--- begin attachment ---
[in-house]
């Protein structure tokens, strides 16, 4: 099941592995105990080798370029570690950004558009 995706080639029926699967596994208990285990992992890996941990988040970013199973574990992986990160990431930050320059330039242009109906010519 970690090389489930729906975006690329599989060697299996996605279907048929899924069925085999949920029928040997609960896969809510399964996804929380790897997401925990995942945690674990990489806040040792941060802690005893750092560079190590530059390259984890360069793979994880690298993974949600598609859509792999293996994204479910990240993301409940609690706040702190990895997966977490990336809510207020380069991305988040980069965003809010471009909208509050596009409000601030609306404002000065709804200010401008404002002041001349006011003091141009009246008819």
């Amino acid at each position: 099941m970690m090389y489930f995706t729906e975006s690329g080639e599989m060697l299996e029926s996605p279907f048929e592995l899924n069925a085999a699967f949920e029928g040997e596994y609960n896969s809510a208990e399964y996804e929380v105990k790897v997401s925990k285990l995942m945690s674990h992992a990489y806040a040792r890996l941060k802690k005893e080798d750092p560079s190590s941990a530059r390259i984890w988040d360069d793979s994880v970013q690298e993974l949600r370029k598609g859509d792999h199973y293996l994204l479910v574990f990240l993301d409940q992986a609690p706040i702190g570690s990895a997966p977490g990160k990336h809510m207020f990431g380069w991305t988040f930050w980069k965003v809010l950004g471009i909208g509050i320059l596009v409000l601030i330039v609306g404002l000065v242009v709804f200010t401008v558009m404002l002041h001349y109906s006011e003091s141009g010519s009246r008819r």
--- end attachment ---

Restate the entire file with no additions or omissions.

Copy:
[in-house]
């Protein structure tokens, strides 16, 4: 099941592995105990080798370029570690950004558009 995706080639029926699967596994208990285990992992890996941990988040970013199973574990992986990160990431930050320059330039242009109906010519 970690090389489930729906975006690329599989060697299996996605279907048929899924069925085999949920029928040997609960896969809510399964996804929380790897997401925990995942945690674990990489806040040792941060802690005893750092560079190590530059390259984890360069793979994880690298993974949600598609859509792999293996994204479910990240993301409940609690706040702190990895997966977490990336809510207020380069991305988040980069965003809010471009909208509050596009409000601030609306404002000065709804200010401008404002002041001349006011003091141009009246008819």
């Amino acid at each position: 099941m970690m090389y489930f995706t729906e975006s690329g080639e599989m060697l299996e029926s996605p279907f048929e592995l899924n069925a085999a699967f949920e029928g040997e596994y609960n896969s809510a208990e399964y996804e929380v105990k790897v997401s925990k285990l995942m945690s674990h992992a990489y806040a040792r890996l941060k802690k005893e080798d750092p560079s190590s941990a530059r390259i984890w988040d360069d793979s994880v970013q690298e993974l949600r370029k598609g859509d792999h199973y293996l994204l479910v574990f990240l993301d409940q992986a609690p706040i702190g570690s990895a997966p977490g990160k990336h809510m207020f990431g380069w991305t988040f930050w980069k965003v809010l950004g471009i909208g509050i320059l596009v409000l601030i330039v609306g404002l000065v242009v709804f200010t401008v558009m404002l002041h001349y109906s006011e003091s141009g010519s009246r008819r």